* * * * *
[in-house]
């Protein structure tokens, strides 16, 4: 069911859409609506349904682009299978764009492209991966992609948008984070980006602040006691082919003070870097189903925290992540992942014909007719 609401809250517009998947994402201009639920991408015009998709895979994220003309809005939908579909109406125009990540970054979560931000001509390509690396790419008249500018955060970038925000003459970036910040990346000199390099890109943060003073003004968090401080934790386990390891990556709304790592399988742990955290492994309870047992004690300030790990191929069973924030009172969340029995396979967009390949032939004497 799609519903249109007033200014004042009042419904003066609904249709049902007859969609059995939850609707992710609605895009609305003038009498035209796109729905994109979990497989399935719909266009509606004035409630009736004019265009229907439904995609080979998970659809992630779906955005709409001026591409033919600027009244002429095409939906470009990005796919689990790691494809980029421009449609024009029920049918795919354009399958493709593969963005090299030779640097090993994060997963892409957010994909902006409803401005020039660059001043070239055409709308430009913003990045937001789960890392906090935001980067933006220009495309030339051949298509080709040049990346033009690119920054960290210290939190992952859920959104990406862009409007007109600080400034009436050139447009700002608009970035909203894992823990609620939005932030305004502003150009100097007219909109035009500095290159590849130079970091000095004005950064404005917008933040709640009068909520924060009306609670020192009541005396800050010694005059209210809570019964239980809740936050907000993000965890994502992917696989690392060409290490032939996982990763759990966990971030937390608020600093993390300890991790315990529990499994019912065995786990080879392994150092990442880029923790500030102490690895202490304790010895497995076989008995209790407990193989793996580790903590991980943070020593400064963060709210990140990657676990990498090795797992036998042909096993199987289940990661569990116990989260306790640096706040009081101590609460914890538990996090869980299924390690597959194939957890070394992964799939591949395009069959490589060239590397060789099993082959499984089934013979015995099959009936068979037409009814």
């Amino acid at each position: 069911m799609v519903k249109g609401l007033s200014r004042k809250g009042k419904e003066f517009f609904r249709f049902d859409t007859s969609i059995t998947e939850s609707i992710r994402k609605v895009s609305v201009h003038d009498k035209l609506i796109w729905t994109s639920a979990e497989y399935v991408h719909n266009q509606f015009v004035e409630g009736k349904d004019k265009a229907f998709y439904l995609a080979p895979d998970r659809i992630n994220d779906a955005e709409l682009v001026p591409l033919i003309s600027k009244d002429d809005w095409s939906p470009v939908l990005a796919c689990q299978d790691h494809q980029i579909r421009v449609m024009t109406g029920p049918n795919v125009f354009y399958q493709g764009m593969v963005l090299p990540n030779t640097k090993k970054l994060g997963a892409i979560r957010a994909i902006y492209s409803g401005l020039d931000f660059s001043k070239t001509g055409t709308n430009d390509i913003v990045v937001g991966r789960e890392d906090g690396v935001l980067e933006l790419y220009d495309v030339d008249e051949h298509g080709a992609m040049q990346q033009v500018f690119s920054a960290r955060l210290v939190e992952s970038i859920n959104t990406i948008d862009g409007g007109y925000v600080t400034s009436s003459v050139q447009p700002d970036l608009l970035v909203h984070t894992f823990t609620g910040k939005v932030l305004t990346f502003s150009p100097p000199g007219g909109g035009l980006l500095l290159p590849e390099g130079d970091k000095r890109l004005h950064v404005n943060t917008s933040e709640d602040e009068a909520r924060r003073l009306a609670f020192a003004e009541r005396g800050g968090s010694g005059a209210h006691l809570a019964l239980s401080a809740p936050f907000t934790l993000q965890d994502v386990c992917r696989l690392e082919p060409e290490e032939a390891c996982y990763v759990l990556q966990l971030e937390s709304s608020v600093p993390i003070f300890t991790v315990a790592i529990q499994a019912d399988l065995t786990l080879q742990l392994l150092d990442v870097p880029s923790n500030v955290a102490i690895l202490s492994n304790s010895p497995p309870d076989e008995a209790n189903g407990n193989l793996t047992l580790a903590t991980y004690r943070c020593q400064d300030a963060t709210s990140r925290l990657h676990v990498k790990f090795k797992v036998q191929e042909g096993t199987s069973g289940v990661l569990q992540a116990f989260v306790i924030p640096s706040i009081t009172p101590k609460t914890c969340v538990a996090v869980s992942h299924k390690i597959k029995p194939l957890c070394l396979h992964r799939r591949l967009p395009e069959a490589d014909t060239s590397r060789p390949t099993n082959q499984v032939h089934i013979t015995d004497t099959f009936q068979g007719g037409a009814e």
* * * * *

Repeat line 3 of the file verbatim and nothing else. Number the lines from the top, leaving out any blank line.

């Amino acid at each position: 069911m799609v519903k249109g609401l007033s200014r004042k809250g009042k419904e003066f517009f609904r249709f049902d859409t007859s969609i059995t998947e939850s609707i992710r994402k609605v895009s609305v201009h003038d009498k035209l609506i796109w729905t994109s639920a979990e497989y399935v991408h719909n266009q509606f015009v004035e409630g009736k349904d004019k265009a229907f998709y439904l995609a080979p895979d998970r659809i992630n994220d779906a955005e709409l682009v001026p591409l033919i003309s600027k009244d002429d809005w095409s939906p470009v939908l990005a796919c689990q299978d790691h494809q980029i579909r421009v449609m024009t109406g029920p049918n795919v125009f354009y399958q493709g764009m593969v963005l090299p990540n030779t640097k090993k970054l994060g997963a892409i979560r957010a994909i902006y492209s409803g401005l020039d931000f660059s001043k070239t001509g055409t709308n430009d390509i913003v990045v937001g991966r789960e890392d906090g690396v935001l980067e933006l790419y220009d495309v030339d008249e051949h298509g080709a992609m040049q990346q033009v500018f690119s920054a960290r955060l210290v939190e992952s970038i859920n959104t990406i948008d862009g409007g007109y925000v600080t400034s009436s003459v050139q447009p700002d970036l608009l970035v909203h984070t894992f823990t609620g910040k939005v932030l305004t990346f502003s150009p100097p000199g007219g909109g035009l980006l500095l290159p590849e390099g130079d970091k000095r890109l004005h950064v404005n943060t917008s933040e709640d602040e009068a909520r924060r003073l009306a609670f020192a003004e009541r005396g800050g968090s010694g005059a209210h006691l809570a019964l239980s401080a809740p936050f907000t934790l993000q965890d994502v386990c992917r696989l690392e082919p060409e290490e032939a390891c996982y990763v759990l990556q966990l971030e937390s709304s608020v600093p993390i003070f300890t991790v315990a790592i529990q499994a019912d399988l065995t786990l080879q742990l392994l150092d990442v870097p880029s923790n500030v955290a102490i690895l202490s492994n304790s010895p497995p309870d076989e008995a209790n189903g407990n193989l793996t047992l580790a903590t991980y004690r943070c020593q400064d300030a963060t709210s990140r925290l990657h676990v990498k790990f090795k797992v036998q191929e042909g096993t199987s069973g289940v990661l569990q992540a116990f989260v306790i924030p640096s706040i009081t009172p101590k609460t914890c969340v538990a996090v869980s992942h299924k390690i597959k029995p194939l957890c070394l396979h992964r799939r591949l967009p395009e069959a490589d014909t060239s590397r060789p390949t099993n082959q499984v032939h089934i013979t015995d004497t099959f009936q068979g007719g037409a009814e």